- Trusted data shared to create transparency delivers solid results, especially in changing hiring patterns. Starfield of Vodafone says that his company sees first-hand how powerful it is to share data across the organization. “So one of the things that we wanted to achieve with Eightfold was having a more diverse group of people apply. “In the five months we’ve been live, we have 144% more women than the previous year being hired,” he said. The platform provides accurate matches of capabilities to needed skills, leading to more women being hired for key roles. Walia added that at the end of two years, her company went back and looked at accessibility and transparency, we would lead to more diverse pipelines. “Our most diverse users are black women from the age of 39 to 49. They’re the greatest users of the platform and they are the most satisfied users of our platform,” added.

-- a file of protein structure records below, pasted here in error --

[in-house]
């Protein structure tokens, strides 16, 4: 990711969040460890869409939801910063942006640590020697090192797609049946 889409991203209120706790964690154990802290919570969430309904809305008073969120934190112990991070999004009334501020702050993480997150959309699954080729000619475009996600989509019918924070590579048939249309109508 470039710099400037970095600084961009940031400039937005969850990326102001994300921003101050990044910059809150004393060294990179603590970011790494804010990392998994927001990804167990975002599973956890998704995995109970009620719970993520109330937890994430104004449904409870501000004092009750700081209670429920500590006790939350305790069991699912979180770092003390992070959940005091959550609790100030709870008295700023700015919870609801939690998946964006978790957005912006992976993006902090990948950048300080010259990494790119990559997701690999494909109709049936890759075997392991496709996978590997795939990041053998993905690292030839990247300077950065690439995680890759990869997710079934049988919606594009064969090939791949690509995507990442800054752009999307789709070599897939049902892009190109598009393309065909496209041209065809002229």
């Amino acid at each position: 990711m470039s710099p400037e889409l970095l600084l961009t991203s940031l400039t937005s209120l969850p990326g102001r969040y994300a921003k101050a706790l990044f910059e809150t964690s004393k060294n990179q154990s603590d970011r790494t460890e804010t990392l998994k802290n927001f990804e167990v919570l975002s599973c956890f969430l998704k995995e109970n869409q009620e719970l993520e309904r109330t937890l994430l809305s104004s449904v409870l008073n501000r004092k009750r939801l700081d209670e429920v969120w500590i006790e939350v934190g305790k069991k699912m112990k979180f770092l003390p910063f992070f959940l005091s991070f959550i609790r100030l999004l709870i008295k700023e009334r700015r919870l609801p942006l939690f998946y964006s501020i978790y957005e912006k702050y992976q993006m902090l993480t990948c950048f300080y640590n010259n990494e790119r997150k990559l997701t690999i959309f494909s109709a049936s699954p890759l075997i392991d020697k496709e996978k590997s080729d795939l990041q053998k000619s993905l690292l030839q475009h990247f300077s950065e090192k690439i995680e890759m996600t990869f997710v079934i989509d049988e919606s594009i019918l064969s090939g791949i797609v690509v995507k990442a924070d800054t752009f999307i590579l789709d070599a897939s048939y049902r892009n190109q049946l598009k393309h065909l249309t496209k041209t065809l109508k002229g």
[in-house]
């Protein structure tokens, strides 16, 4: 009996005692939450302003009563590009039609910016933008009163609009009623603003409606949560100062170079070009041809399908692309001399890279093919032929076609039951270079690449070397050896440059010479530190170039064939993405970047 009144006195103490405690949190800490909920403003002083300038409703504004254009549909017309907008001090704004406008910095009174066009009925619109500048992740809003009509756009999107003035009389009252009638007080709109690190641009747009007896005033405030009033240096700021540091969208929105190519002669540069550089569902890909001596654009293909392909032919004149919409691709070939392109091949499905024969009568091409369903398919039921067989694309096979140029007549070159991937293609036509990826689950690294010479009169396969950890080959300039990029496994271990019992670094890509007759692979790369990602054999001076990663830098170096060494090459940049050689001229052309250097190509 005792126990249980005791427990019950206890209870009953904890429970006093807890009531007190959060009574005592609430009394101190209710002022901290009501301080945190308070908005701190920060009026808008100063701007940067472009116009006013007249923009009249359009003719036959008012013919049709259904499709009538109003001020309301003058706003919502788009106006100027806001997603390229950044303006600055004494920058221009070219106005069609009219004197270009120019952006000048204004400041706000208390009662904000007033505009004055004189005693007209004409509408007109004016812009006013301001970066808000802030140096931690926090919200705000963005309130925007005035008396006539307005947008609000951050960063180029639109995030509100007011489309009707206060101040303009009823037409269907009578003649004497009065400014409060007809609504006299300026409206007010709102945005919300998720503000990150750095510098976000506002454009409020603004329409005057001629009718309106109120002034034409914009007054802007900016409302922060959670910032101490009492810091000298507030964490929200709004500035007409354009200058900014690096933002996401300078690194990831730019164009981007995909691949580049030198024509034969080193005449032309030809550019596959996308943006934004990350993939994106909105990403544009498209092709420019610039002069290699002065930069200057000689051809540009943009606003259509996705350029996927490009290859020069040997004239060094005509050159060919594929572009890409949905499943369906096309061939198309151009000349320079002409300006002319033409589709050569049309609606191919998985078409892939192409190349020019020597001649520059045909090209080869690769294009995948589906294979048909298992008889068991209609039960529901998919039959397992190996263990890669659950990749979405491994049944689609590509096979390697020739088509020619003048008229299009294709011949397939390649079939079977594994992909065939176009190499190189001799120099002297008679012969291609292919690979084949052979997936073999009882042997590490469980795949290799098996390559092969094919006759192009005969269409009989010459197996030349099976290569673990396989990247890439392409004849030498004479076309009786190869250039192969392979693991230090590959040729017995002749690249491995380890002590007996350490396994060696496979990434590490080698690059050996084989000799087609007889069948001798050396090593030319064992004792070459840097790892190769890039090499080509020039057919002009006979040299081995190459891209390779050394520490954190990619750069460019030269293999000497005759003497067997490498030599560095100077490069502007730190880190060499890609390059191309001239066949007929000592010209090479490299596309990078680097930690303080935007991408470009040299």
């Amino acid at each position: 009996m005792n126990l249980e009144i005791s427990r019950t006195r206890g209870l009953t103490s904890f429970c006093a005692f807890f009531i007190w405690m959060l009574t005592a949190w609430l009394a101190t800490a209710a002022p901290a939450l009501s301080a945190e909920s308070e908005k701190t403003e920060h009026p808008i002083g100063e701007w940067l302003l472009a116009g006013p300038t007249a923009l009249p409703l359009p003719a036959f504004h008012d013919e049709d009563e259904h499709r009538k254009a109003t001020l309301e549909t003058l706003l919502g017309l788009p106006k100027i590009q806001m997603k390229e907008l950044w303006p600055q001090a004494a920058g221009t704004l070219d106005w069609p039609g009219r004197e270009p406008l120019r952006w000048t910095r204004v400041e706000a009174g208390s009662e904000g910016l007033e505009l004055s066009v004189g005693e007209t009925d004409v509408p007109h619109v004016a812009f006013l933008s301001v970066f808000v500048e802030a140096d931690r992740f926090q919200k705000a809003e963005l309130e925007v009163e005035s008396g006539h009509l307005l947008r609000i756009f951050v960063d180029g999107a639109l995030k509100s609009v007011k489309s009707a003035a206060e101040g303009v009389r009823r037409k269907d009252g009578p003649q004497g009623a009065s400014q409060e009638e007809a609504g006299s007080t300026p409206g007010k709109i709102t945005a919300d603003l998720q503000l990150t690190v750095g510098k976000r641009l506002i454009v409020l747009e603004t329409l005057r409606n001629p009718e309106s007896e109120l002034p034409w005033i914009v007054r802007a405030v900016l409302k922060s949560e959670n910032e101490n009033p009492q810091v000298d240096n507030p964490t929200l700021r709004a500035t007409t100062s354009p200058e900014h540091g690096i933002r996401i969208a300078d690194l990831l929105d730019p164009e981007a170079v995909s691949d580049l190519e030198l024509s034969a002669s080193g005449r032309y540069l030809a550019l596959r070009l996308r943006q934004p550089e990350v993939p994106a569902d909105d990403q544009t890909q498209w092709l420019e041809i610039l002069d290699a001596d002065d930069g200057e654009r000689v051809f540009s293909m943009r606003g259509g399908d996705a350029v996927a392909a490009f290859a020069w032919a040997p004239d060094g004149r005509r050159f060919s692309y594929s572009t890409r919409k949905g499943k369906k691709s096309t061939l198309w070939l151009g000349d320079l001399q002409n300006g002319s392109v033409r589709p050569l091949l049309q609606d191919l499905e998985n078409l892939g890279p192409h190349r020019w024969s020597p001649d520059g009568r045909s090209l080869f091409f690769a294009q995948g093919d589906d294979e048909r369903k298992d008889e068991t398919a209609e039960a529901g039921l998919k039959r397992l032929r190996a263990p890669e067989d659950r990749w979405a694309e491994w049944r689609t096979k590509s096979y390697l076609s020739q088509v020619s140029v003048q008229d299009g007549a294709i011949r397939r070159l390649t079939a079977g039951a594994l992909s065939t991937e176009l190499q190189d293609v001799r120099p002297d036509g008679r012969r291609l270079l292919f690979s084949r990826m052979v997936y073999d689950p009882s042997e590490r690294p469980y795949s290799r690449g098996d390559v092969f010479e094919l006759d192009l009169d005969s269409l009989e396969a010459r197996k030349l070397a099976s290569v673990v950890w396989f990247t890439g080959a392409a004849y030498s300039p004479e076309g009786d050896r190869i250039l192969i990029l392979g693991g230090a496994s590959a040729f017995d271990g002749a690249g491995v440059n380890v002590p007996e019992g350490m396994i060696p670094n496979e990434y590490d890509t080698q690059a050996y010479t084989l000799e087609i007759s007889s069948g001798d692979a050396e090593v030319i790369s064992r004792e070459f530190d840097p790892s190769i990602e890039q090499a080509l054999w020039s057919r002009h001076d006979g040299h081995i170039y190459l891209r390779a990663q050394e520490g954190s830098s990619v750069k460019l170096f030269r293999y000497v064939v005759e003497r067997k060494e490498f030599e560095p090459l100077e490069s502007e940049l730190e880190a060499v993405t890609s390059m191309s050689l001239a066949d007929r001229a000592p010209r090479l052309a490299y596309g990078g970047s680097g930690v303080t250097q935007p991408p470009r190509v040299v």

Done right, AI can change lives for the better
The potential AI has to remove biases and give women worldwide the opportunity to make the most of their talents and change the direction of their and their families’ lives is encouraging. In addition, leading enterprise and search companies use the Talent Intelligence platform to find new candidates with the specific capabilities, skills and strengths needed to excel in highly technical roles.
Masking for bias, the leading candidates are often women with Masters and Ph.D. degrees in AI, computer science, machine learning and mathematics attending universities worldwide. Getting hired for a senior technical role in an enterprise software company changes the growth trajectory of their careers, elevating an entire family economically at the same time.